Science has little to do with beliefs.  Science is the process of observation, of collecting hard, repeatable evidence.  Belief is unnecessary to a scientist who does their job right, as they are simply studying reality.

The phrase seems decidedly odd as coming from a science publication: after all isn't open, informed debate the root of all science?  Since when has indoctrination -- peddling of a set of rigid, unquestioning beliefs, most often associated with religion -- become part of the scientific process?

Perhaps lack of critical feedback, user bickering, and spam may indeed improve the perception of PopSci.  But it's hard to imagine Socrates or Plato, were they alive today, shutting the door to public commentary.  After all, as journalists we all have to remember we aren't actually doing science -- at least not at our news jobs -- we're simply trying to represent it in a clear and concise form that the public can understand and enjoy.

Socrates chose death before submitting to censorship and surrendering his right to free thought and free expression.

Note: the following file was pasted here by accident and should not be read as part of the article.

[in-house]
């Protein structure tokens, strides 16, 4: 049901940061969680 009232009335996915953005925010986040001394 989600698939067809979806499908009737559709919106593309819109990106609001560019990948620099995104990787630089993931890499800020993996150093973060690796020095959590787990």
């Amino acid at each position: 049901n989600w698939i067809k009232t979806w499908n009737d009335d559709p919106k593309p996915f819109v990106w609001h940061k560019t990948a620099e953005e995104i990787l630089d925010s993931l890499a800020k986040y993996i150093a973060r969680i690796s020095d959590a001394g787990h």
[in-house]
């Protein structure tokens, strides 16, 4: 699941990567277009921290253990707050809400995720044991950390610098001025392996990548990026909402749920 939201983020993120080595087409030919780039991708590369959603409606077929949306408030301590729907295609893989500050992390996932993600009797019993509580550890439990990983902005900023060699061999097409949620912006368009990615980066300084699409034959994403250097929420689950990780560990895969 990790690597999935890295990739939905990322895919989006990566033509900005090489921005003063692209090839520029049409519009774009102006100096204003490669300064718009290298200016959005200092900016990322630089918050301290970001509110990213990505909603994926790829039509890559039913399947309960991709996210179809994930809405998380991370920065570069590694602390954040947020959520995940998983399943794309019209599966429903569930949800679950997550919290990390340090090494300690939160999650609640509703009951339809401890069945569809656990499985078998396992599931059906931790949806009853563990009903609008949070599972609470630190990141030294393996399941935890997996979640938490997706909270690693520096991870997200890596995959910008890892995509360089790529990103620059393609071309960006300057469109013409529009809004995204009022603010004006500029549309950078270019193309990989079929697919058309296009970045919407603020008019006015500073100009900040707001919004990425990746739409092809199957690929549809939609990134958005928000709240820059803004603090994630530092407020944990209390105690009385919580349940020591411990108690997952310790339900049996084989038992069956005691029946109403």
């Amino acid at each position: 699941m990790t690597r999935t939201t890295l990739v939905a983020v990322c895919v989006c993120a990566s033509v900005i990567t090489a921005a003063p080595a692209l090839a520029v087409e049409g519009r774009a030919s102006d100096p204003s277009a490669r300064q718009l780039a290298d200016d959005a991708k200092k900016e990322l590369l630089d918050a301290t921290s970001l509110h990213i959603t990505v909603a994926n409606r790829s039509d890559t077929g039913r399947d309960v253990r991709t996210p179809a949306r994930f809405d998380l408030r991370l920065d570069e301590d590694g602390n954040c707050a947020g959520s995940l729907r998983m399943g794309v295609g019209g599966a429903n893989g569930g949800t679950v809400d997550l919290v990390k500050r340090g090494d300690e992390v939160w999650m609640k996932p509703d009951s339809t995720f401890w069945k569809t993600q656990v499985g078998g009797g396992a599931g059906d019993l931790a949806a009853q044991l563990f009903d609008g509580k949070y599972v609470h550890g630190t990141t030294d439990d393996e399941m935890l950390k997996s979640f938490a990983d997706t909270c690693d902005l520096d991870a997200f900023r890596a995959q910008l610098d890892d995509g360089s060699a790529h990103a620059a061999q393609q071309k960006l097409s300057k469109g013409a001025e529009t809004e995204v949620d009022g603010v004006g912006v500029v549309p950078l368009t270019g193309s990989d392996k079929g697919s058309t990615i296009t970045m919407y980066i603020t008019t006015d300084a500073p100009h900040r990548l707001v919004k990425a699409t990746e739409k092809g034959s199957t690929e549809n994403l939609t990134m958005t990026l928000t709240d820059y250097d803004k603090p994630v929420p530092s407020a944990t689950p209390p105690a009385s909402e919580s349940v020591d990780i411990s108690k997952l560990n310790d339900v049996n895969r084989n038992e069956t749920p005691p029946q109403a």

While PopSci writes "we have many delightful, thought-provoking commenters," it's hard to escape the impression that its editors think themselves greater science minds than their readership.  Perhaps that's why they're so eager to "indoctrinate" readers (quite literally what Ms. LaBarre says is the site's goals) with their superior wisdom (i.e. interpretations) of science.

But here at DailyTech we take a different view.  We reject censorship and believe in free expression.

We welcome all opinions from the novice to the professional.  We welcome respectful criticism of our authors, our articles, and the material therein, in a public place for all to see.  We don't believe doctrines and indoctrination have a place in open scientific discussion.

At the same time we acknowledge that comments -- criticism, trolling, and more -- are a painful burden at times.  But it is a burden we choose to bear because we must.  Perhaps it will hurt our readers' impressions of our site.  But journalism and science are founded upon open discourse and a receptiveness to feedback.  Once you lose that, you risk rapid loss of your accountability and credibility.